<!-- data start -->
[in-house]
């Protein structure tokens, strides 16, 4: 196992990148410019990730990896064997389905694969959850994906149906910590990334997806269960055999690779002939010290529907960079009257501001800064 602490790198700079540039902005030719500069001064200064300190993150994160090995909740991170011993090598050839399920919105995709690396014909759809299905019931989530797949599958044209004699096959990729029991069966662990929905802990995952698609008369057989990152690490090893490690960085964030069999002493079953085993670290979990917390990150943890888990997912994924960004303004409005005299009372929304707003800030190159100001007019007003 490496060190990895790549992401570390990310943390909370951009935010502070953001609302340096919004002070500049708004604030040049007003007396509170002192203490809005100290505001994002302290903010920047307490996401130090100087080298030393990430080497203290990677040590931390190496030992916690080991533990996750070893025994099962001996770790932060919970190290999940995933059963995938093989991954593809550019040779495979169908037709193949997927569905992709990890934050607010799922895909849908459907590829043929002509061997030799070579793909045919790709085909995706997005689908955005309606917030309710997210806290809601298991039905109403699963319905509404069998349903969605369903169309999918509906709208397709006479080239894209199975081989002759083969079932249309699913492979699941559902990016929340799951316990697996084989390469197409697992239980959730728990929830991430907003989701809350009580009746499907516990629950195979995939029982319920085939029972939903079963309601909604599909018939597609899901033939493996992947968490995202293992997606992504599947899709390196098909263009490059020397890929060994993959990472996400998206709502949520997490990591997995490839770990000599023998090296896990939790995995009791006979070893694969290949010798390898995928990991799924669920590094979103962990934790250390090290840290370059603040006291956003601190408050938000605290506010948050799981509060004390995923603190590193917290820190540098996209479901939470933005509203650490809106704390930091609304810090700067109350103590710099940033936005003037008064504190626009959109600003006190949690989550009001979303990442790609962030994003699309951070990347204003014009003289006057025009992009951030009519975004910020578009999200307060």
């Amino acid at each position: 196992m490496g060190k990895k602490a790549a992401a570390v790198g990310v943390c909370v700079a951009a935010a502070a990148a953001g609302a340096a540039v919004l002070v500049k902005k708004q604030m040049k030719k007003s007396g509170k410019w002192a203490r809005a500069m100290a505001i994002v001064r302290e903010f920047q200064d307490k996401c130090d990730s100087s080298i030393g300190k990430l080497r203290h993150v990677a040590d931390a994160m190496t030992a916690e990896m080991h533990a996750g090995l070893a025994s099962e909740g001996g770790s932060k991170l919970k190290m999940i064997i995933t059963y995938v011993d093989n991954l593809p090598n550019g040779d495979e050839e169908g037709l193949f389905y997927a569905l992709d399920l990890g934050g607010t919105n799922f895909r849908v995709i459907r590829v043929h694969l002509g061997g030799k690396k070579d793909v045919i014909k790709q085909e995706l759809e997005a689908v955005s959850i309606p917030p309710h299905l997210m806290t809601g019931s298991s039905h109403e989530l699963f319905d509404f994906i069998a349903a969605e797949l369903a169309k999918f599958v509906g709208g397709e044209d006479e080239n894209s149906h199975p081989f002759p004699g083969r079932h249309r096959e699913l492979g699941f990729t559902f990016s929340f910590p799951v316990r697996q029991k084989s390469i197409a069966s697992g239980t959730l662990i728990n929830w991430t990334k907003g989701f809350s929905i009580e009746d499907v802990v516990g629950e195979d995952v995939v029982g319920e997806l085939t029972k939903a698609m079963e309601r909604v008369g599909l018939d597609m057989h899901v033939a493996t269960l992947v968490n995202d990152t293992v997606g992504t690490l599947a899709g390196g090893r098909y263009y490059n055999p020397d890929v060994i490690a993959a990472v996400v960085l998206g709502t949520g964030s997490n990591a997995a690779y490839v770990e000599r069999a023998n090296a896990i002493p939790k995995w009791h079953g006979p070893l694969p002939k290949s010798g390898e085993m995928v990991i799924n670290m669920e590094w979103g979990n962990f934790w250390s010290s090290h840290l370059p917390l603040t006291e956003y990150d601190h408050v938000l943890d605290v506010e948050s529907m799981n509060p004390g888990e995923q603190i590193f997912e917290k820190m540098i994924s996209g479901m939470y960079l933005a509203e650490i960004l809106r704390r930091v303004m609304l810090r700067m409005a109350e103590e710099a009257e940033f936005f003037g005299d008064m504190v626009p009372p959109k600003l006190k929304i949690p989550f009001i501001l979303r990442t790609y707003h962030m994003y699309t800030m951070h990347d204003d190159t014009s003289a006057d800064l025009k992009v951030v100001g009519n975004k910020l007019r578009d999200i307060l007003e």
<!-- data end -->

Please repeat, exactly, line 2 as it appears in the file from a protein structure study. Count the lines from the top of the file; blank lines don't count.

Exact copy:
């Protein structure tokens, strides 16, 4: 196992990148410019990730990896064997389905694969959850994906149906910590990334997806269960055999690779002939010290529907960079009257501001800064 602490790198700079540039902005030719500069001064200064300190993150994160090995909740991170011993090598050839399920919105995709690396014909759809299905019931989530797949599958044209004699096959990729029991069966662990929905802990995952698609008369057989990152690490090893490690960085964030069999002493079953085993670290979990917390990150943890888990997912994924960004303004409005005299009372929304707003800030190159100001007019007003 490496060190990895790549992401570390990310943390909370951009935010502070953001609302340096919004002070500049708004604030040049007003007396509170002192203490809005100290505001994002302290903010920047307490996401130090100087080298030393990430080497203290990677040590931390190496030992916690080991533990996750070893025994099962001996770790932060919970190290999940995933059963995938093989991954593809550019040779495979169908037709193949997927569905992709990890934050607010799922895909849908459907590829043929002509061997030799070579793909045919790709085909995706997005689908955005309606917030309710997210806290809601298991039905109403699963319905509404069998349903969605369903169309999918509906709208397709006479080239894209199975081989002759083969079932249309699913492979699941559902990016929340799951316990697996084989390469197409697992239980959730728990929830991430907003989701809350009580009746499907516990629950195979995939029982319920085939029972939903079963309601909604599909018939597609899901033939493996992947968490995202293992997606992504599947899709390196098909263009490059020397890929060994993959990472996400998206709502949520997490990591997995490839770990000599023998090296896990939790995995009791006979070893694969290949010798390898995928990991799924669920590094979103962990934790250390090290840290370059603040006291956003601190408050938000605290506010948050799981509060004390995923603190590193917290820190540098996209479901939470933005509203650490809106704390930091609304810090700067109350103590710099940033936005003037008064504190626009959109600003006190949690989550009001979303990442790609962030994003699309951070990347204003014009003289006057025009992009951030009519975004910020578009999200307060």